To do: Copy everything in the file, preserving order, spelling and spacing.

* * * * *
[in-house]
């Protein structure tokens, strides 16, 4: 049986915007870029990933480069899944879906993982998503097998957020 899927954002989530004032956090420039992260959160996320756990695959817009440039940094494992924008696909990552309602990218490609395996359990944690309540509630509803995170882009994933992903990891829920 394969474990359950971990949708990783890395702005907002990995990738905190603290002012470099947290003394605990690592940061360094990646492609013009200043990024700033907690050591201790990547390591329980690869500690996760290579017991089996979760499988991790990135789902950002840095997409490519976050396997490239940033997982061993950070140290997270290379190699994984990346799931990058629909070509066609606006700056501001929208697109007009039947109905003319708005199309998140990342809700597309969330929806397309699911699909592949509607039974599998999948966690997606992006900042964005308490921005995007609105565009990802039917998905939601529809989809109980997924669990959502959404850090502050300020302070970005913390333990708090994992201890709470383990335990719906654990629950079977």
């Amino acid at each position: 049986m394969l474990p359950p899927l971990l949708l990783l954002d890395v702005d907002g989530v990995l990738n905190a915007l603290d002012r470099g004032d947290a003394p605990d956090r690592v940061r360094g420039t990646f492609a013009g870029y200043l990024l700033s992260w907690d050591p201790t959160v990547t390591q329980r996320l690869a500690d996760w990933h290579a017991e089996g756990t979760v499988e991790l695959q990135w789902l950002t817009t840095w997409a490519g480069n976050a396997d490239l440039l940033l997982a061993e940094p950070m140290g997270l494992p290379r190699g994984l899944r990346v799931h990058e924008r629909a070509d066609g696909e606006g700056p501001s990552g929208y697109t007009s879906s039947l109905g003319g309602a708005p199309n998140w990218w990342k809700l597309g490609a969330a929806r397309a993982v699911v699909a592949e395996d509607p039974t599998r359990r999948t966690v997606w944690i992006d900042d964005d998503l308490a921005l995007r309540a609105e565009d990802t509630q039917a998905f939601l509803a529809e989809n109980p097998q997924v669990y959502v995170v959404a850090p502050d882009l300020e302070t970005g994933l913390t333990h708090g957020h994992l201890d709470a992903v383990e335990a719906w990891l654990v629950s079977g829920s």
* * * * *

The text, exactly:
[in-house]
């Protein structure tokens, strides 16, 4: 049986915007870029990933480069899944879906993982998503097998957020 899927954002989530004032956090420039992260959160996320756990695959817009440039940094494992924008696909990552309602990218490609395996359990944690309540509630509803995170882009994933992903990891829920 394969474990359950971990949708990783890395702005907002990995990738905190603290002012470099947290003394605990690592940061360094990646492609013009200043990024700033907690050591201790990547390591329980690869500690996760290579017991089996979760499988991790990135789902950002840095997409490519976050396997490239940033997982061993950070140290997270290379190699994984990346799931990058629909070509066609606006700056501001929208697109007009039947109905003319708005199309998140990342809700597309969330929806397309699911699909592949509607039974599998999948966690997606992006900042964005308490921005995007609105565009990802039917998905939601529809989809109980997924669990959502959404850090502050300020302070970005913390333990708090994992201890709470383990335990719906654990629950079977």
């Amino acid at each position: 049986m394969l474990p359950p899927l971990l949708l990783l954002d890395v702005d907002g989530v990995l990738n905190a915007l603290d002012r470099g004032d947290a003394p605990d956090r690592v940061r360094g420039t990646f492609a013009g870029y200043l990024l700033s992260w907690d050591p201790t959160v990547t390591q329980r996320l690869a500690d996760w990933h290579a017991e089996g756990t979760v499988e991790l695959q990135w789902l950002t817009t840095w997409a490519g480069n976050a396997d490239l440039l940033l997982a061993e940094p950070m140290g997270l494992p290379r190699g994984l899944r990346v799931h990058e924008r629909a070509d066609g696909e606006g700056p501001s990552g929208y697109t007009s879906s039947l109905g003319g309602a708005p199309n998140w990218w990342k809700l597309g490609a969330a929806r397309a993982v699911v699909a592949e395996d509607p039974t599998r359990r999948t966690v997606w944690i992006d900042d964005d998503l308490a921005l995007r309540a609105e565009d990802t509630q039917a998905f939601l509803a529809e989809n109980p097998q997924v669990y959502v995170v959404a850090p502050d882009l300020e302070t970005g994933l913390t333990h708090g957020h994992l201890d709470a992903v383990e335990a719906w990891l654990v629950s079977g829920s």